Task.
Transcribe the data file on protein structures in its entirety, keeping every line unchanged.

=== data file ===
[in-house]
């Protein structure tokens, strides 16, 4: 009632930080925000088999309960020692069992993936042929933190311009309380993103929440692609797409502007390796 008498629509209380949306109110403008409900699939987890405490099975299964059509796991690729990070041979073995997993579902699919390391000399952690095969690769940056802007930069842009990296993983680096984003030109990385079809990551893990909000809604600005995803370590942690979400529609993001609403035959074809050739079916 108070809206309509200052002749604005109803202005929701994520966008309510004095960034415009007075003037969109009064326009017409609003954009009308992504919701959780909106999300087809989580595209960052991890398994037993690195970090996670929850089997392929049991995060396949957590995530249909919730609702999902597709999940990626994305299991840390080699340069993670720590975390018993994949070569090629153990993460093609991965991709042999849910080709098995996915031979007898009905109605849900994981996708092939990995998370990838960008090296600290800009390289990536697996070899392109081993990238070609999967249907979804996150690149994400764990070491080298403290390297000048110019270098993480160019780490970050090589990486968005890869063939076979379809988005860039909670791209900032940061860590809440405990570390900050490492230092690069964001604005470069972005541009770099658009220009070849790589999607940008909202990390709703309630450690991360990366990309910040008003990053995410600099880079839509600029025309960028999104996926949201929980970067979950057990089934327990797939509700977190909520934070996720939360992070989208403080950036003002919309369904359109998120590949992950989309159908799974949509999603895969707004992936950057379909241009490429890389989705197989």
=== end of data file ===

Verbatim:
[in-house]
């Protein structure tokens, strides 16, 4: 009632930080925000088999309960020692069992993936042929933190311009309380993103929440692609797409502007390796 008498629509209380949306109110403008409900699939987890405490099975299964059509796991690729990070041979073995997993579902699919390391000399952690095969690769940056802007930069842009990296993983680096984003030109990385079809990551893990909000809604600005995803370590942690979400529609993001609403035959074809050739079916 108070809206309509200052002749604005109803202005929701994520966008309510004095960034415009007075003037969109009064326009017409609003954009009308992504919701959780909106999300087809989580595209960052991890398994037993690195970090996670929850089997392929049991995060396949957590995530249909919730609702999902597709999940990626994305299991840390080699340069993670720590975390018993994949070569090629153990993460093609991965991709042999849910080709098995996915031979007898009905109605849900994981996708092939990995998370990838960008090296600290800009390289990536697996070899392109081993990238070609999967249907979804996150690149994400764990070491080298403290390297000048110019270098993480160019780490970050090589990486968005890869063939076979379809988005860039909670791209900032940061860590809440405990570390900050490492230092690069964001604005470069972005541009770099658009220009070849790589999607940008909202990390709703309630450690991360990366990309910040008003990053995410600099880079839509600029025309960028999104996926949201929980970067979950057990089934327990797939509700977190909520934070996720939360992070989208403080950036003002919309369904359109998120590949992950989309159908799974949509999603895969707004992936950057379909241009490429890389989705197989």